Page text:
A Threat in the Computer: The Race Implicit Association Test as a Stereotype Threat Experience

Title:
A Threat in the Computer: The Race Implicit Association Test as a Stereotype Threat Experience
Authors:
Frantz, Cynthia M. ( 0000-0001-9303-3052 ) ; Cuddy, Amy J. C.; Burnett, Molly; Ray, Heidi; Hart, Allen
Abstract:
Three experiments test whether the threat of appearing racist leads White participants to perform worse on the race Implicit Association Test (IAT) and whether self-affirmation can protect from this threat. Experiments 1 and 2 suggest that White participants show a stereotype threat effect when completing the race IAT, leading to stronger pro-White scores when the test is believed to be diagnostic of racism. This effect increases for domain-identified (highly motivated to control prejudice) participants (Experiment 2). In Experiment 3, self-affirmation inoculates participants against stereotype threat while taking the race IAT. These findings have methodological implications for use of the race IAT and theoretical implications concerning the malleability of automatic prejudice and the potential interpersonal effects of the fear of appearing racist.
Citation:
Frantz, Cynthia M., Amy J.C. Cuddy, Molly Burnett, et al. 2004. "A Threat in the Computer: The Race Implicit Association Test as a Stereotype Threat Experience." Personality and Social Psychology Bulletin 30(12): 1611-1624.
Publisher:
SAGE Publications for the Society for Personality and Social Psychology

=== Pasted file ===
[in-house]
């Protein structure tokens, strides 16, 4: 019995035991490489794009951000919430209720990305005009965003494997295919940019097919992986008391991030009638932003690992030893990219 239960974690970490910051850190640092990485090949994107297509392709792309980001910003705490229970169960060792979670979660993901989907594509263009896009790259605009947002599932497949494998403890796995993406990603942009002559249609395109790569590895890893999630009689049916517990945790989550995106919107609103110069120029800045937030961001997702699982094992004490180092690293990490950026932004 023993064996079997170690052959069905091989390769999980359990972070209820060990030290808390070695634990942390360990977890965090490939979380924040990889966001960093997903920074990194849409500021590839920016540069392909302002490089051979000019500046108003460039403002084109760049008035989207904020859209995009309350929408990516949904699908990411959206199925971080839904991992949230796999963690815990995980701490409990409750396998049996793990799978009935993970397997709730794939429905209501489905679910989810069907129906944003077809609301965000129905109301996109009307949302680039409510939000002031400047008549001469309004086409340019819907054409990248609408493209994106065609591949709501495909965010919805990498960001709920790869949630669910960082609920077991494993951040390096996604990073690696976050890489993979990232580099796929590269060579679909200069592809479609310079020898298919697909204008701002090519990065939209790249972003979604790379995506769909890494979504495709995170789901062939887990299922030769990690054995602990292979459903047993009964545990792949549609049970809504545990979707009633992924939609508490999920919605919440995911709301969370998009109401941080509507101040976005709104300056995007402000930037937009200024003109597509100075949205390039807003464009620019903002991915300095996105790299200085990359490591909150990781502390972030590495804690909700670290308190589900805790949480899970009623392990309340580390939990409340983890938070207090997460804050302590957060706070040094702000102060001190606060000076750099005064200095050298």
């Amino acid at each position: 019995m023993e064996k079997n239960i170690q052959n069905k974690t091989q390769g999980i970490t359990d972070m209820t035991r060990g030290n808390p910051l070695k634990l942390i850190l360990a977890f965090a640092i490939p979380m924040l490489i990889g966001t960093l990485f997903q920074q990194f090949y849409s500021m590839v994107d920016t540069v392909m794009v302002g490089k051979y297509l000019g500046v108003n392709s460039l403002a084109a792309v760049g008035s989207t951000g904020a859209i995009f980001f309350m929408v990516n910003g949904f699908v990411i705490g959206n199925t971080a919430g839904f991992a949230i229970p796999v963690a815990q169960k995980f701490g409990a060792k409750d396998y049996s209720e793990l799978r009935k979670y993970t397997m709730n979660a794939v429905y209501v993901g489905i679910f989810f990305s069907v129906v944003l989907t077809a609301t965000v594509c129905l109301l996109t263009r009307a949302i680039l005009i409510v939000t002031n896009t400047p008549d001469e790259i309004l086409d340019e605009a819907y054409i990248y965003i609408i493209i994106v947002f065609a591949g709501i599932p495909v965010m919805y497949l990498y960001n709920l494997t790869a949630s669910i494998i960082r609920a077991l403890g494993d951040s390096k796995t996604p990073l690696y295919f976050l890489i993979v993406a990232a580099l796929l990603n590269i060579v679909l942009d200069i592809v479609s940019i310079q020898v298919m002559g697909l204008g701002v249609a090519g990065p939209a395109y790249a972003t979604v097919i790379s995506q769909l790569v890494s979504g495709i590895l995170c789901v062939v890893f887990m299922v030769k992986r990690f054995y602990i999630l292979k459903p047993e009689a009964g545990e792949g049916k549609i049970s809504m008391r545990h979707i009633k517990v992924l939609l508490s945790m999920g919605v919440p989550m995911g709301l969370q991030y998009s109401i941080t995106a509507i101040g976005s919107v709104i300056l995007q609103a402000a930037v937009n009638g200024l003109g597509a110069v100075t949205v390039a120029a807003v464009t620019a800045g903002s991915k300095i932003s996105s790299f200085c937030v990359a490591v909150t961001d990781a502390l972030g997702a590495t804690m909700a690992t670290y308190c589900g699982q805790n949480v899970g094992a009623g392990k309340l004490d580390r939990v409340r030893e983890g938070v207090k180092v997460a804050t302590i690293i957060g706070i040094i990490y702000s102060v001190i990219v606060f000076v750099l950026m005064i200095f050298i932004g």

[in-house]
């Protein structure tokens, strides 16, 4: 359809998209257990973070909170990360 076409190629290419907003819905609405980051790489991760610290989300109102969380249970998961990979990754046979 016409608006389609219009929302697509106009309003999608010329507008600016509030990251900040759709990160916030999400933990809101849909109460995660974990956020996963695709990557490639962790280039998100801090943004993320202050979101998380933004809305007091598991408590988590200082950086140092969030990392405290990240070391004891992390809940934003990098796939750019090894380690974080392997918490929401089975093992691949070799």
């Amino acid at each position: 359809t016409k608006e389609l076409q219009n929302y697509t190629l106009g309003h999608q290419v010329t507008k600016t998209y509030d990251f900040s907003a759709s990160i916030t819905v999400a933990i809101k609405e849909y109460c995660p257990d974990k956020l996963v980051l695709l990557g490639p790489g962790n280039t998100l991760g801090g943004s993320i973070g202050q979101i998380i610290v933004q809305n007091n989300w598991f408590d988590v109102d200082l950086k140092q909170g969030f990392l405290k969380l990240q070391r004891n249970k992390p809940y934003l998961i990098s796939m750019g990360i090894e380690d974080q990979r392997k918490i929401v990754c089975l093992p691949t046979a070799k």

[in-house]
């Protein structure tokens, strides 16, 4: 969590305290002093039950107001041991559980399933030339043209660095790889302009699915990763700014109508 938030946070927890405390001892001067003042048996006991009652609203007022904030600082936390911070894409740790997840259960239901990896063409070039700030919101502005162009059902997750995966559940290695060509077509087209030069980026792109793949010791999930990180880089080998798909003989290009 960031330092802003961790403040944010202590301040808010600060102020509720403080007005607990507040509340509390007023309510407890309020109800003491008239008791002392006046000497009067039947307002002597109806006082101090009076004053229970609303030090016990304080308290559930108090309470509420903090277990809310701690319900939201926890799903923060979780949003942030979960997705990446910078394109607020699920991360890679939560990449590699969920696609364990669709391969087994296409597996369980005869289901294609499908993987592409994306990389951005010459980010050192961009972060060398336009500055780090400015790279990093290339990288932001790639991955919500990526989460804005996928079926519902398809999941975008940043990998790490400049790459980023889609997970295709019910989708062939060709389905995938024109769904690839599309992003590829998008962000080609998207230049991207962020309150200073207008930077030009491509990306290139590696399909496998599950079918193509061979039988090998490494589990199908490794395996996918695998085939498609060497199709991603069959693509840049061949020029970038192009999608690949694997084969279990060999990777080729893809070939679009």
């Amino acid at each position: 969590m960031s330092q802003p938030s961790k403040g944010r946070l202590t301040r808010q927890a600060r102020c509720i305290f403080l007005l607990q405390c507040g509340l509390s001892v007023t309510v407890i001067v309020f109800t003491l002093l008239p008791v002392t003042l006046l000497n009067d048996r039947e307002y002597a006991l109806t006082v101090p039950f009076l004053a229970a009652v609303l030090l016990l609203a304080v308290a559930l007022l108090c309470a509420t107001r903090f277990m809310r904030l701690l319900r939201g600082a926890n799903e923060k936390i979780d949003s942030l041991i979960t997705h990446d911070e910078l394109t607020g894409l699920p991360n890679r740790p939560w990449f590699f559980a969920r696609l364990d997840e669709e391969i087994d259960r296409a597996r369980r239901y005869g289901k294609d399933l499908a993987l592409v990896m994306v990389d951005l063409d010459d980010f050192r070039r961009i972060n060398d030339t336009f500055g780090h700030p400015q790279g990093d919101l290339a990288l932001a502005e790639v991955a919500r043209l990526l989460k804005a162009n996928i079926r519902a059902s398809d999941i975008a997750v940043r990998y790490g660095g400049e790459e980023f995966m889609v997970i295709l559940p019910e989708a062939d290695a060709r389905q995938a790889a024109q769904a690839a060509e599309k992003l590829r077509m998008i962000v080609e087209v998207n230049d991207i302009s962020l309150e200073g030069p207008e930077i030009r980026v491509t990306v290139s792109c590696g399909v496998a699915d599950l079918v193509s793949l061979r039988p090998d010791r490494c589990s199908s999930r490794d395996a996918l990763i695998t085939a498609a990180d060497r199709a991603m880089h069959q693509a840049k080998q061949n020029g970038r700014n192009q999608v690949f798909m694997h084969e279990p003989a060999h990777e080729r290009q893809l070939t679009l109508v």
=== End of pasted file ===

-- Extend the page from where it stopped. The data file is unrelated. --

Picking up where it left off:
DATE ISSUED:
2004-12-01
Department:
Psychology
Type:
Article
PUBLISHED VERSION:
10.1177/0146167204266650
Additional Links:
http://psp.sagepub.com/cgi/doi/10.1177/0146167204266650
PERMANENT LINK:
http://hdl.handle.net/11282/596656

Full metadata record

DC FieldValue Language
dc.contributor.authorFrantz, Cynthia M.en
dc.contributor.authorCuddy, Amy J. C.en
dc.contributor.authorBurnett, Mollyen
dc.contributor.authorRay, Heidien
dc.contributor.authorHart, Allenen
dc.date.accessioned2016-02-18T15:19:41Zen
dc.date.available2016-02-18T15:19:41Zen
dc.date.issued2004-12-01en
dc.identifier.citationFrantz, Cynthia M., Amy J.C. Cuddy, Molly Burnett, et al. 2004. "A Threat in the Computer: The Race Implicit Association Test as a Stereotype Threat Experience." Personality and Social Psychology Bulletin 30(12): 1611-1624.en
dc.identifier.issn0146-1672en
dc.identifier.urihttp://hdl.handle.net/11282/596656en
dc.description.abstractThree experiments test whether the threat of appearing racist leads White participants to perform worse on the race Implicit Association Test (IAT) and whether self-affirmation can protect from this threat. Experiments 1 and 2 suggest that White participants show a stereotype threat effect when completing the race IAT, leading to stronger pro-White scores when the test is believed to be diagnostic of racism. This effect increases for domain-identified (highly motivated to control prejudice) participants (Experiment 2). In Experiment 3, self-affirmation inoculates participants against stereotype threat while taking the race IAT. These findings have methodological implications for use of the race IAT and theoretical implications concerning the malleability of automatic prejudice and the potential interpersonal effects of the fear of appearing racist.en
dc.language.isoen_USen
dc.publisherSAGE Publications for the Society for Personality and Social Psychologyen
dc.identifier.doi10.1177/0146167204266650en
dc.relation.urlhttp://psp.sagepub.com/cgi/doi/10.1177/0146167204266650en
dc.subject.departmentPsychologyen_US
dc.titleA Threat in the Computer: The Race Implicit Association Test as a Stereotype Threat Experienceen_US
dc.typeArticleen
dc.identifier.journalPersonality and Social Psychology Bulletinen
dc.subject.keywordImplicit Association Testen_US
dc.subject.keywordStereotype threaten_US
dc.subject.keywordSelf-affirmationen_US
dc.subject.keywordImplicit racial attitudesen_US
dc.identifier.volume30en_US
dc.identifier.issue12en_US
dc.identifier.startpage1611en_US
dc.rightsArchived with thanks to Personality and Social Psychology Bulletinen
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